Lessons from Uncle Ted


One of the things I miss most from my days as a student is the simple joy of being in a classroom. Passionate discussions. Challenging thoughts. And an exposure to raw, unfiltered Academia.

So the first time I stumbled across TED, I thought I struck scholastic gold. I began attending ‘class’ without ever leaving my apartment with a world class roster of professors. But I still craved the discussion component of the learning process.

A couple months ago, I proposed spending a half hour per week watching a TED talk with our team at work. And to make a long story short, it’s been extremely successful. Selfishly, I like the collegiate-like atmosphere it provides in the workplace. But I also constantly hear rave reviews from my coworkers. I can’t say I’m surprised – after all, I have yet to see anything on TED.com that I haven’t thoroughly enjoyed – but it’s nonetheless a delight that everyone else enjoys our weekly ‘guest speaker’ as much as I do.

This week, we listened, on the edges of our seats, while Ben Saunders told the tale of his solo trip the North Pole. His humility, courage and perseverance inspired us all to tackle those long-standing-yet-seemingly-unachievable goals we tend to file away when reality sets in. Towards the end of his presentation, he showed a report card from his childhood that essentially said he wouldn’t amount to anything in life. It’s funny now. And the irony is apparent. But it made me wonder how many people – kids and adults, alike – give up on their dreams or ambitions because someone bigger/smarter/older/louder/bossier than you said so.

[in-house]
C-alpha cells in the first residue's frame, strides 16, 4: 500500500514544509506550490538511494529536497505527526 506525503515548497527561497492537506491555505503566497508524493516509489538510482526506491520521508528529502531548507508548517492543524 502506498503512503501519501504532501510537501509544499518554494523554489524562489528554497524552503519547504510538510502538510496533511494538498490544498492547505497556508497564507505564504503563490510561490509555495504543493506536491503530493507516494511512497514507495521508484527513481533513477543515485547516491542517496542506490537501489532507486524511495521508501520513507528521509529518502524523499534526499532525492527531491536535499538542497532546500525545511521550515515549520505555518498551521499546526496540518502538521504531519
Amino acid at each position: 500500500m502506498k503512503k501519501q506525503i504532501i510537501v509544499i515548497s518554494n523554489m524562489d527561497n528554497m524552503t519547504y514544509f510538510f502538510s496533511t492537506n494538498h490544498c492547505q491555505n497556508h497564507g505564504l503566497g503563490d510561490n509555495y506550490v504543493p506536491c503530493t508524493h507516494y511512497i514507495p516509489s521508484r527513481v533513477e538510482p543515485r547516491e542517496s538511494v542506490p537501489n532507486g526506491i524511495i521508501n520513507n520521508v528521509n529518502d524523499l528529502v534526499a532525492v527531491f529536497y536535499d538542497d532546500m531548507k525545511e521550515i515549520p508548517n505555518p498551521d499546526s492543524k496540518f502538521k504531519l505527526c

I encourage everyone to watch his charismatic talk – and renew the sense of confidence in yourself. I’ll leave you with the video clip and a quote from our TED guest this week:

‘No one else is the authority on your potential.’ – Ben Saunders


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